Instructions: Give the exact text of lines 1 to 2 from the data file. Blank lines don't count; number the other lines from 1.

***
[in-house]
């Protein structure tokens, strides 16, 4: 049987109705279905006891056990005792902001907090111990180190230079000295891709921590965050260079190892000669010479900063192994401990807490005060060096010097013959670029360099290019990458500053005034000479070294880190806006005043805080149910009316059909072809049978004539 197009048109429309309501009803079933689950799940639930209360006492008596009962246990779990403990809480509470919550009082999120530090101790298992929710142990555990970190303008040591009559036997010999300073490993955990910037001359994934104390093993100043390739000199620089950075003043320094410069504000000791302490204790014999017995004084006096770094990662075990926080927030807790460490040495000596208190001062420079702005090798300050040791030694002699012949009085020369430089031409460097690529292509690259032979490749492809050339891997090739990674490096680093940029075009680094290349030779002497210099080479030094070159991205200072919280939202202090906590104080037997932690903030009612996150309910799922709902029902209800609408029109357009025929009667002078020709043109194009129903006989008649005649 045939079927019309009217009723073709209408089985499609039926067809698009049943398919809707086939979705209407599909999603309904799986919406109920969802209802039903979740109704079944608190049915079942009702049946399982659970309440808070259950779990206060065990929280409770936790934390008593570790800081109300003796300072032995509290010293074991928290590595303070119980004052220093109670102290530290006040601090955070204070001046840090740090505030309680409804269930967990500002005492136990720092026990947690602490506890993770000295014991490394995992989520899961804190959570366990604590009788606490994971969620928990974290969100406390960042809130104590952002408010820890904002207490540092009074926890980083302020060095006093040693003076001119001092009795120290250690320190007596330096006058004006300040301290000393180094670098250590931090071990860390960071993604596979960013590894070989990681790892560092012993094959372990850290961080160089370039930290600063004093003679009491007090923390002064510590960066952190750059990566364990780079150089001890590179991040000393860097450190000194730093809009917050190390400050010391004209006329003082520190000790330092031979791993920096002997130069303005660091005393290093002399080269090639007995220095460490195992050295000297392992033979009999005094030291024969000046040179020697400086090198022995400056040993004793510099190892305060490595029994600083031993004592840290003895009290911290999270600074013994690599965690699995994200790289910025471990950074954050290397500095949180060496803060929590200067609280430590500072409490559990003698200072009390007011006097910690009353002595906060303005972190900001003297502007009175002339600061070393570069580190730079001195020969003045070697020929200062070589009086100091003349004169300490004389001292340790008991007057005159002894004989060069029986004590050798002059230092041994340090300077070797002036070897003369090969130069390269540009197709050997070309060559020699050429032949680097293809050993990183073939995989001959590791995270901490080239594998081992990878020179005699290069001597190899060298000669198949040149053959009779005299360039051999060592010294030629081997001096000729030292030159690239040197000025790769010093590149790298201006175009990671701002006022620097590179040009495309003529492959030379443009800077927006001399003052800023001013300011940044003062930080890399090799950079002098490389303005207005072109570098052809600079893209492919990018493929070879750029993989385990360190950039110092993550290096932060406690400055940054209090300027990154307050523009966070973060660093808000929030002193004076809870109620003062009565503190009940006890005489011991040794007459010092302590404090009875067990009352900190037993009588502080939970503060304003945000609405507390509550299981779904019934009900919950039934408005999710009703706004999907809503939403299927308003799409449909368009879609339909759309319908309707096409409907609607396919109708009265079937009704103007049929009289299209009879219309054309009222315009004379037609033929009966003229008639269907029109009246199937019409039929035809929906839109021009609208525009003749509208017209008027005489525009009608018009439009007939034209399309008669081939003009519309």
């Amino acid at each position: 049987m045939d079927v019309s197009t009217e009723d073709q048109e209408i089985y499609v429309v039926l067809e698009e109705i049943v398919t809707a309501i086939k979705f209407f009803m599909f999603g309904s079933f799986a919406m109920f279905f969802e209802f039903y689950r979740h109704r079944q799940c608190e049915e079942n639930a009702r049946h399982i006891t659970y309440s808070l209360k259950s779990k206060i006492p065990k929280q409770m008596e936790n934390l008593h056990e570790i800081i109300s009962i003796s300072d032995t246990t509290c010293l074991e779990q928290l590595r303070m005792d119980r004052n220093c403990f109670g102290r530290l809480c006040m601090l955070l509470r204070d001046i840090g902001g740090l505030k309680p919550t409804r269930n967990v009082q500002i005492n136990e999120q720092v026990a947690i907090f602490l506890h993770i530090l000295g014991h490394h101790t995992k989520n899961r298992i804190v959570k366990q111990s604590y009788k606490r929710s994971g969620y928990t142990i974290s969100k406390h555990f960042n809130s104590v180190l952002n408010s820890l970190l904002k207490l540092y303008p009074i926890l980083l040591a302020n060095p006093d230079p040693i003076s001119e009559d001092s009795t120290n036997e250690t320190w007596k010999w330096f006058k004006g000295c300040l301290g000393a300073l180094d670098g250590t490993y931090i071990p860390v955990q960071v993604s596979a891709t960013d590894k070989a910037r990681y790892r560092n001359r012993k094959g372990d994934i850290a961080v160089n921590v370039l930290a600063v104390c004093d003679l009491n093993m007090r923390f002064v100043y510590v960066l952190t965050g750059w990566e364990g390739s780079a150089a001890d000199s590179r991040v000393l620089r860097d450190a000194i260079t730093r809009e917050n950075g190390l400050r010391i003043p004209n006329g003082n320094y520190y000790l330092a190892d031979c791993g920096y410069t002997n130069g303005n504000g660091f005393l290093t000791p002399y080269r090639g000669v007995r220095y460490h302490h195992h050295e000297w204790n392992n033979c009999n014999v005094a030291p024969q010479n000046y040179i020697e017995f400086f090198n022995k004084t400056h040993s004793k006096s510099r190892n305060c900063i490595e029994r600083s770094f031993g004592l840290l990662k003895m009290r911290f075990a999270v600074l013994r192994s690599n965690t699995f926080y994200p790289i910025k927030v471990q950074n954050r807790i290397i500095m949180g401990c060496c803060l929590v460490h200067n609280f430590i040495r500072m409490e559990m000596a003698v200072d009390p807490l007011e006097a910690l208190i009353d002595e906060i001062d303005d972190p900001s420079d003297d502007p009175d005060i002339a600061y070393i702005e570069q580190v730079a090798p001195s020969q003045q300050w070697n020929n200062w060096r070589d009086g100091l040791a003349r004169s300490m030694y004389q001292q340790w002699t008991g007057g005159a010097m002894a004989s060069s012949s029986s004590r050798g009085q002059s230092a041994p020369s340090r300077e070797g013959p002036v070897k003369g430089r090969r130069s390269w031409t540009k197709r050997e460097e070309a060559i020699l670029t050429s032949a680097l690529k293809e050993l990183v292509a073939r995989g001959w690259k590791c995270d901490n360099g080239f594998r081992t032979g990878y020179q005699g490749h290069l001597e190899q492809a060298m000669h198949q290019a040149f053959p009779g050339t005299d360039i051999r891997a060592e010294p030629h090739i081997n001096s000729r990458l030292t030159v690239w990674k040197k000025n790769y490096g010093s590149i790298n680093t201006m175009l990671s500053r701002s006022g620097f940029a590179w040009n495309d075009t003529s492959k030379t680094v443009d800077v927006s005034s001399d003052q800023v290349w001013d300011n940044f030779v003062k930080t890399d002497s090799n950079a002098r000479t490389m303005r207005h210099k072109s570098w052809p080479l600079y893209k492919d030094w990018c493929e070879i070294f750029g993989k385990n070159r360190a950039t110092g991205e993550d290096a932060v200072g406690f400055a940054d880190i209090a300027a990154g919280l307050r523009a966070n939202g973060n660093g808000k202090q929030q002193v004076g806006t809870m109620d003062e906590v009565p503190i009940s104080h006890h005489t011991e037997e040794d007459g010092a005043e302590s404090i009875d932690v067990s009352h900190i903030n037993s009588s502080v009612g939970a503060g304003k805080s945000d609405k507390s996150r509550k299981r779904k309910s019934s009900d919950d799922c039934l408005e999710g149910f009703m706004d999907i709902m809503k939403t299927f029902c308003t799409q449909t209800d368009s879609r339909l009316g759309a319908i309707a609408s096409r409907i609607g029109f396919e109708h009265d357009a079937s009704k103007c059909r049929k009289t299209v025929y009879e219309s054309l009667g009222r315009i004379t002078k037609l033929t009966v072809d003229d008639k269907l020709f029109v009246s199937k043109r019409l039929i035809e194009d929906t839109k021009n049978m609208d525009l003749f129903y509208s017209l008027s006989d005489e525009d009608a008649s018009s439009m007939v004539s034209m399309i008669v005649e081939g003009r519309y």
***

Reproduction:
[in-house]
């Protein structure tokens, strides 16, 4: 049987109705279905006891056990005792902001907090111990180190230079000295891709921590965050260079190892000669010479900063192994401990807490005060060096010097013959670029360099290019990458500053005034000479070294880190806006005043805080149910009316059909072809049978004539 197009048109429309309501009803079933689950799940639930209360006492008596009962246990779990403990809480509470919550009082999120530090101790298992929710142990555990970190303008040591009559036997010999300073490993955990910037001359994934104390093993100043390739000199620089950075003043320094410069504000000791302490204790014999017995004084006096770094990662075990926080927030807790460490040495000596208190001062420079702005090798300050040791030694002699012949009085020369430089031409460097690529292509690259032979490749492809050339891997090739990674490096680093940029075009680094290349030779002497210099080479030094070159991205200072919280939202202090906590104080037997932690903030009612996150309910799922709902029902209800609408029109357009025929009667002078020709043109194009129903006989008649005649 045939079927019309009217009723073709209408089985499609039926067809698009049943398919809707086939979705209407599909999603309904799986919406109920969802209802039903979740109704079944608190049915079942009702049946399982659970309440808070259950779990206060065990929280409770936790934390008593570790800081109300003796300072032995509290010293074991928290590595303070119980004052220093109670102290530290006040601090955070204070001046840090740090505030309680409804269930967990500002005492136990720092026990947690602490506890993770000295014991490394995992989520899961804190959570366990604590009788606490994971969620928990974290969100406390960042809130104590952002408010820890904002207490540092009074926890980083302020060095006093040693003076001119001092009795120290250690320190007596330096006058004006300040301290000393180094670098250590931090071990860390960071993604596979960013590894070989990681790892560092012993094959372990850290961080160089370039930290600063004093003679009491007090923390002064510590960066952190750059990566364990780079150089001890590179991040000393860097450190000194730093809009917050190390400050010391004209006329003082520190000790330092031979791993920096002997130069303005660091005393290093002399080269090639007995220095460490195992050295000297392992033979009999005094030291024969000046040179020697400086090198022995400056040993004793510099190892305060490595029994600083031993004592840290003895009290911290999270600074013994690599965690699995994200790289910025471990950074954050290397500095949180060496803060929590200067609280430590500072409490559990003698200072009390007011006097910690009353002595906060303005972190900001003297502007009175002339600061070393570069580190730079001195020969003045070697020929200062070589009086100091003349004169300490004389001292340790008991007057005159002894004989060069029986004590050798002059230092041994340090300077070797002036070897003369090969130069390269540009197709050997070309060559020699050429032949680097293809050993990183073939995989001959590791995270901490080239594998081992990878020179005699290069001597190899060298000669198949040149053959009779005299360039051999060592010294030629081997001096000729030292030159690239040197000025790769010093590149790298201006175009990671701002006022620097590179040009495309003529492959030379443009800077927006001399003052800023001013300011940044003062930080890399090799950079002098490389303005207005072109570098052809600079893209492919990018493929070879750029993989385990360190950039110092993550290096932060406690400055940054209090300027990154307050523009966070973060660093808000929030002193004076809870109620003062009565503190009940006890005489011991040794007459010092302590404090009875067990009352900190037993009588502080939970503060304003945000609405507390509550299981779904019934009900919950039934408005999710009703706004999907809503939403299927308003799409449909368009879609339909759309319908309707096409409907609607396919109708009265079937009704103007049929009289299209009879219309054309009222315009004379037609033929009966003229008639269907029109009246199937019409039929035809929906839109021009609208525009003749509208017209008027005489525009009608018009439009007939034209399309008669081939003009519309």